The two extremes are difficult to accomodate in my mind at the same time—the omnipotent ruler of the universe and the intimate compassion of the Savior.  A contrast?  A fullness?  What a comprehensive God.  I love that last bit….”to keep and to perform them to the minutest circumstance.”  God never sleeps nor slumbers.  He is meticulously loving and just, an exacting force over all of His creation.

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Here’s yet another comment on that image—it is striking that the Lord cares for such diverse things, yet they are all His.  I find continual comfort in His providential care of creation:

“O Holy Spirit, with lowly reverence we venture yet to say that never hast Thou collected and put side by side two more exquisite statements than these: “He healeth the broken in heart, and knoweth the number of the stars.”

With His healing hand on a broken heart,
And the other on a star,
Our wonderful God views the miles apart,
And they seem not very far.
—M. P. Ferguson


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I’ve been looking through the cross references on the Treasury of Scriptural Knowledge.  I like this passage from Isaiah on the stars…

Look up into the heavens. Who created all the stars? He brings them out like an army, one after another, calling each by its name. Because of His great power and incomparable strength, not a single one is missing.  -Isaiah 40:26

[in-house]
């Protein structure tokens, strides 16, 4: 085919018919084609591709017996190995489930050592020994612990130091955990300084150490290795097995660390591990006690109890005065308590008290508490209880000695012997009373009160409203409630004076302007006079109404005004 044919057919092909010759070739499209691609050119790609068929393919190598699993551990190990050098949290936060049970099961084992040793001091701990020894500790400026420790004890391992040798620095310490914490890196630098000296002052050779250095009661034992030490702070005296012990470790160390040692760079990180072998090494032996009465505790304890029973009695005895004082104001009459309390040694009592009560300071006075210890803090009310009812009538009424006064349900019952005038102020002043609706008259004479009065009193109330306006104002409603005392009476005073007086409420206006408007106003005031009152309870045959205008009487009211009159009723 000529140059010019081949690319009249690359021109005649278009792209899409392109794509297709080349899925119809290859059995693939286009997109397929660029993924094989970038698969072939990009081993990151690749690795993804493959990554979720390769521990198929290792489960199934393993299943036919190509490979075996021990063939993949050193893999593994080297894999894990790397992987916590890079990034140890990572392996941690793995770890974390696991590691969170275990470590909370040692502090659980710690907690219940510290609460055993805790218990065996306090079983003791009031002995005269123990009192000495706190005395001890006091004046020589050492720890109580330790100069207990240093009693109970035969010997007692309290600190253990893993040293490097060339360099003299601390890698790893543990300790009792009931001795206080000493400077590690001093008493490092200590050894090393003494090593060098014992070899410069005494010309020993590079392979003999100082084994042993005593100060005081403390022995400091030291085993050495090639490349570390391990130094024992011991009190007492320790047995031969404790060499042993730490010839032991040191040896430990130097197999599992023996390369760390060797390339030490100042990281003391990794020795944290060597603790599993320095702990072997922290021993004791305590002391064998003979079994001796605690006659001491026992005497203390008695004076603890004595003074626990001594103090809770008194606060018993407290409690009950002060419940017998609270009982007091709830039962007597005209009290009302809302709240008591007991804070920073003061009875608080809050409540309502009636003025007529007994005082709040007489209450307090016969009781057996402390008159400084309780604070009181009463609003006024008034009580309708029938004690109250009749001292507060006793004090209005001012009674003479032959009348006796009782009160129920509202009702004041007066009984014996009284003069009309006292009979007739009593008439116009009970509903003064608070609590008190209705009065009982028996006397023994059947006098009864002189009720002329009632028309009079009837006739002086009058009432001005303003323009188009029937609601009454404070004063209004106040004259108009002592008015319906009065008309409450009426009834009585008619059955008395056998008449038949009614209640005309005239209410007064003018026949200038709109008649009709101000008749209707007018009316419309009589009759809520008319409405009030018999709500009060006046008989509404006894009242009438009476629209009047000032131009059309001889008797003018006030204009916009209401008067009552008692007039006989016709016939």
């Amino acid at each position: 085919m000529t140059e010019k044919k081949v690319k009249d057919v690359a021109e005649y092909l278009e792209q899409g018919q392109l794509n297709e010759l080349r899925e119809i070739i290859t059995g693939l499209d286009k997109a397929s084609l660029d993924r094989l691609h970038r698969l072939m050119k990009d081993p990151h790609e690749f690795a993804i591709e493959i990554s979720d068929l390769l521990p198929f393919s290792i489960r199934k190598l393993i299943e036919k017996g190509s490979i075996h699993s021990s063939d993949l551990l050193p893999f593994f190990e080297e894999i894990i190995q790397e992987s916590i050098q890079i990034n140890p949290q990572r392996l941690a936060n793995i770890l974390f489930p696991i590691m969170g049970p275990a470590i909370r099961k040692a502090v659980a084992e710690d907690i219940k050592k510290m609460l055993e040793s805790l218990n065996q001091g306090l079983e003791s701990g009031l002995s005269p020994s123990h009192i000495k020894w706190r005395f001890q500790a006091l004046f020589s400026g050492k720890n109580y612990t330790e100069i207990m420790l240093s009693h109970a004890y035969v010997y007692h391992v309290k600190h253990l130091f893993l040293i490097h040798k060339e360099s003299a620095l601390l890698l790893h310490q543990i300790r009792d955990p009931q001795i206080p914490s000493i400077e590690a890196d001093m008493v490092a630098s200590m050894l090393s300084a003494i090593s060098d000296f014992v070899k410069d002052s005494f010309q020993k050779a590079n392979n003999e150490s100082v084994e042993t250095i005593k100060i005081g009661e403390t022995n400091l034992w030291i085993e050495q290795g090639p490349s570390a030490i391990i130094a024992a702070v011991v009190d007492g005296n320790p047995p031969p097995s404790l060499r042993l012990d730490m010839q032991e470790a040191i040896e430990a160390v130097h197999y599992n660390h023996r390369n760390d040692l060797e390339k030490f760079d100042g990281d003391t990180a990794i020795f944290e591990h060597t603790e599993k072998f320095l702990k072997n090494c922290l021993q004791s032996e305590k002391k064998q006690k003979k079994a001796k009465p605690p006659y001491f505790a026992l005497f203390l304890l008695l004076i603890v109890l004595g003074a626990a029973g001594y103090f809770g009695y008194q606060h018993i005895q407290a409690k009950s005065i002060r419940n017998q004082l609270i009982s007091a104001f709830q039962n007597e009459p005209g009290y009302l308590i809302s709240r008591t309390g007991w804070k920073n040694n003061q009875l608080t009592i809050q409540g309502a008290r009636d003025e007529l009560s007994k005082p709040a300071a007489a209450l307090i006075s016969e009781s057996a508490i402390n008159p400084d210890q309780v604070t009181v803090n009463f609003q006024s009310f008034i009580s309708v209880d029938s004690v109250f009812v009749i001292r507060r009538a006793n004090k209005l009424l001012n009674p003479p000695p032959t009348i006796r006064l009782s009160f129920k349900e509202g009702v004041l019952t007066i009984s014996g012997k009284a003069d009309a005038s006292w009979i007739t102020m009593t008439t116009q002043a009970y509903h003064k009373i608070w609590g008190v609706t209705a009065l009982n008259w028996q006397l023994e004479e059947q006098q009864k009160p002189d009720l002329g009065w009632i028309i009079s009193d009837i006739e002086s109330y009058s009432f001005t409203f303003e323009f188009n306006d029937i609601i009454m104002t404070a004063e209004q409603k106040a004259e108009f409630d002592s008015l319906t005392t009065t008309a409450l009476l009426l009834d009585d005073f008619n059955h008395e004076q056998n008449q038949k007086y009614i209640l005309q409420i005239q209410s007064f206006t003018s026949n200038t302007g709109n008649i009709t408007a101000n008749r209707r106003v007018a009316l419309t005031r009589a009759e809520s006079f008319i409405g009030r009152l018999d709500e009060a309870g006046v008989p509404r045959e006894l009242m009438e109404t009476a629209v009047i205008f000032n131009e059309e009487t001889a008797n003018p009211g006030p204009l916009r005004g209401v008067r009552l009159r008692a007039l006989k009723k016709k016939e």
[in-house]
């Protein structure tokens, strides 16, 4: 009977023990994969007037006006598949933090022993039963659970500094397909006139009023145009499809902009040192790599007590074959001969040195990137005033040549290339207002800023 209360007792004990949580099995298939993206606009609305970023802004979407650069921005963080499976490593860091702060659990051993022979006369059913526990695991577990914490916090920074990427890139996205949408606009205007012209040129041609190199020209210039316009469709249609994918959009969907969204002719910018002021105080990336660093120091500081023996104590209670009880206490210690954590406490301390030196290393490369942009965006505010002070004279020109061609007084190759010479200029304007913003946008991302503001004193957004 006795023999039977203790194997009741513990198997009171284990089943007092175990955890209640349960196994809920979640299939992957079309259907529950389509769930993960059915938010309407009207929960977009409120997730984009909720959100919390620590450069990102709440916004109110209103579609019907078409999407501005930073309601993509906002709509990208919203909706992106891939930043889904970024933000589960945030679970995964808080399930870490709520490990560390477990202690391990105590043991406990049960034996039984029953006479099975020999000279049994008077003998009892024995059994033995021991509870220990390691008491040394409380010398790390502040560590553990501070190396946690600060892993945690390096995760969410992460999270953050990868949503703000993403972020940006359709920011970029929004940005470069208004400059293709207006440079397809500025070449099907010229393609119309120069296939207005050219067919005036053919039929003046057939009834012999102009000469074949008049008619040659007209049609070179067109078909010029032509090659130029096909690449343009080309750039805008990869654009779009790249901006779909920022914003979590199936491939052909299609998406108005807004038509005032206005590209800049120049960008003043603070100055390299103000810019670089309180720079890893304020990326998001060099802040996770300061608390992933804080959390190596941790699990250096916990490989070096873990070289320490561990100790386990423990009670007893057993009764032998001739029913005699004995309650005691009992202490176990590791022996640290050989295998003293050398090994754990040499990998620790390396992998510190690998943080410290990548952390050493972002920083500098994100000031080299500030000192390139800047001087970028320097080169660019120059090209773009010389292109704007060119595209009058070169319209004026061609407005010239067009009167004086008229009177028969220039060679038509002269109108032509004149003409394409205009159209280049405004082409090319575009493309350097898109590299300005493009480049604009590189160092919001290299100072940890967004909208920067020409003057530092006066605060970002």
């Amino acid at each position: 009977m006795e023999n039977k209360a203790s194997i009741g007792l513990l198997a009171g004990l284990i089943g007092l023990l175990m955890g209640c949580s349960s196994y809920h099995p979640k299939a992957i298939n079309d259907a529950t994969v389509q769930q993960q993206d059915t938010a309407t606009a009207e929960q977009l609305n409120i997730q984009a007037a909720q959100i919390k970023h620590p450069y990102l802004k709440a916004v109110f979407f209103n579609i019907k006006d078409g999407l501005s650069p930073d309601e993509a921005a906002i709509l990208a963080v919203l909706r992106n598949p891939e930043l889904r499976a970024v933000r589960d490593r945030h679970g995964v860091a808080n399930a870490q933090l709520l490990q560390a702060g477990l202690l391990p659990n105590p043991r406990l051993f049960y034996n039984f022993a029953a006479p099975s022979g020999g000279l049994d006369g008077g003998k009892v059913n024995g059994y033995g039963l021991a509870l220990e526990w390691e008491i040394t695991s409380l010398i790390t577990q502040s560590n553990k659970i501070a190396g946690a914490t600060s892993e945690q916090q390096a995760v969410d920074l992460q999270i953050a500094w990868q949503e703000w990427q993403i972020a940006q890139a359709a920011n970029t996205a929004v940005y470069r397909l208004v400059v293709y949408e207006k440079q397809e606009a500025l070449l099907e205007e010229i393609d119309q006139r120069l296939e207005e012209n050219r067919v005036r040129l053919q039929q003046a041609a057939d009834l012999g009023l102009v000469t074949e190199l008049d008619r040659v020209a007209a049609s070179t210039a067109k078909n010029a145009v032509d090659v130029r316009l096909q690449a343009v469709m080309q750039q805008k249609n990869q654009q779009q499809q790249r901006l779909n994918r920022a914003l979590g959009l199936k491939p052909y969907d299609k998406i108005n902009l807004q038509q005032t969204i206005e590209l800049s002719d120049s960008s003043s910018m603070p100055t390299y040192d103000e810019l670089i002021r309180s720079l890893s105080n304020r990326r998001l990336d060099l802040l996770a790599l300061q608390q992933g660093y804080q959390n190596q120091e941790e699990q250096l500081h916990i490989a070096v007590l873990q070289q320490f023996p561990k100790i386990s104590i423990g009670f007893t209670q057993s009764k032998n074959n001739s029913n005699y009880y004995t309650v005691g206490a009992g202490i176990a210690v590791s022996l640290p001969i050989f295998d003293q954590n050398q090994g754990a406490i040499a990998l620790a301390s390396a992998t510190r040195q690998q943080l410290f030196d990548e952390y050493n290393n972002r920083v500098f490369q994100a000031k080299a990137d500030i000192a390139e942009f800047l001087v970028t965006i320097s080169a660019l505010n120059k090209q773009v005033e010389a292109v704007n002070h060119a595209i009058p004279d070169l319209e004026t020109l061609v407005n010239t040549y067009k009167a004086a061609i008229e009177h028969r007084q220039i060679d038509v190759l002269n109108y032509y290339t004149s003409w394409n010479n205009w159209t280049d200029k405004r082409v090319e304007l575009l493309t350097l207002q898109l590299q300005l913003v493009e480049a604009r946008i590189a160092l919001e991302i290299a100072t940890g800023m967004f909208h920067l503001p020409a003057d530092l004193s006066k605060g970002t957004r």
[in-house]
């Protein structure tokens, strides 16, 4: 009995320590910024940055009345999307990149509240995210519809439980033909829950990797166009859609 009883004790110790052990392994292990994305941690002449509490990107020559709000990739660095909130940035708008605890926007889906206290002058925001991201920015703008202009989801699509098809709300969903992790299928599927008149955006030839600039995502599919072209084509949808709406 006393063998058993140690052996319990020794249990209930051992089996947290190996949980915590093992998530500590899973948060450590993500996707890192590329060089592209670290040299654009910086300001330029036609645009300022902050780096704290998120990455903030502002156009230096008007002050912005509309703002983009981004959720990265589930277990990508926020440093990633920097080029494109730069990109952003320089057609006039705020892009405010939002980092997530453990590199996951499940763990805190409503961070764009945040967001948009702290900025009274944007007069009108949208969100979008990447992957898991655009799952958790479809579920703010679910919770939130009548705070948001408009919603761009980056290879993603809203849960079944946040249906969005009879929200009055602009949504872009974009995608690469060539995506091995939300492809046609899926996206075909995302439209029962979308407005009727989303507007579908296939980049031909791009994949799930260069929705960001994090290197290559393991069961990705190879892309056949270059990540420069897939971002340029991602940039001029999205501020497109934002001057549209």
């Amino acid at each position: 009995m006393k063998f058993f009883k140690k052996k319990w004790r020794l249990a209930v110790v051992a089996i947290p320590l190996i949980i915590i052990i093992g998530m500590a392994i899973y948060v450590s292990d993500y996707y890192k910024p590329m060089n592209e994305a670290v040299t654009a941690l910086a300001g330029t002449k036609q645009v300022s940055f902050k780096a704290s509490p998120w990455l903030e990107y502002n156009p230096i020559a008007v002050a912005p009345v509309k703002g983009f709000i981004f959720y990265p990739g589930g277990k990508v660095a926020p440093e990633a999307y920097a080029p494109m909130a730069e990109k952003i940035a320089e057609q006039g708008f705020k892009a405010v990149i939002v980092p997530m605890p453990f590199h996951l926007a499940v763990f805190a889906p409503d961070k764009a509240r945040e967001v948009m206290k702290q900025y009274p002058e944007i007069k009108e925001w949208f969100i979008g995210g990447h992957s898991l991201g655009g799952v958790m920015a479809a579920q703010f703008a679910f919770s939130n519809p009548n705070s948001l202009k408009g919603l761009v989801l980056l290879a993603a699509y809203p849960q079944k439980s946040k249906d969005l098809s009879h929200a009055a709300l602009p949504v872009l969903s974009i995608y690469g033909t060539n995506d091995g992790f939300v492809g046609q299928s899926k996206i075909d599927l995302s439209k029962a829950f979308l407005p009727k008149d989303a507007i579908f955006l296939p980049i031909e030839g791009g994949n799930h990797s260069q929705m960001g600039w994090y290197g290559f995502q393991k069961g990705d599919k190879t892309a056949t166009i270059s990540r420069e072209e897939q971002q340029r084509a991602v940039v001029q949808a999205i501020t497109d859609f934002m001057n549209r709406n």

and David’s great wondering….

“When I look at the night sky and see the work of Your fingers—the moon and the stars You set in place—what are mere mortals that You should think about them, human beings that You should care for them?” -Psalm 8:3-4

Every time I look at the stars for more than a few seconds, I think of this passage from David.  How much more time did he have to meditate and appreciate the stars while tending his sheep?   No city lights to detract, no electronic things to check–just the stars and the earth beneath him.  I envy him that.

This “checking of ourselves” against the stars goes all the way back to Abraham.   The Lord showed Abraham the stars as a way to impress upon him the sheer number of his future descendents.  God’s essential point was “I’m about something big here….bigger than you….bigger than your ability to comprehend it.”   And Abraham found his right position within all of that—he had faith enough to act upon the promise even though he did’n’t (and who could) fully understand it at the time.

“Then the LORD took Abram outside and said to him, “Look up into the sky and count the stars if you can. That’s how many descendants you will have!”  And Abram believed the LORD, and the LORD counted him as righteous because of his faith.” -Genesis 15:5

God designed the universe in such a fashion that it prompts us to humble ourselves in light of the grandeur of His creation.  Who has not looked into the night sky and felt very very small?  But God turned that very smallness around by connecting it to Abraham, which connects it to Isaac, Jacob, Judah, and through Christ, ultimately to ourselves.  When we look at the stars, we should remember the Lord’s promise to Abraham, and be humbled, yes…but heartened as well.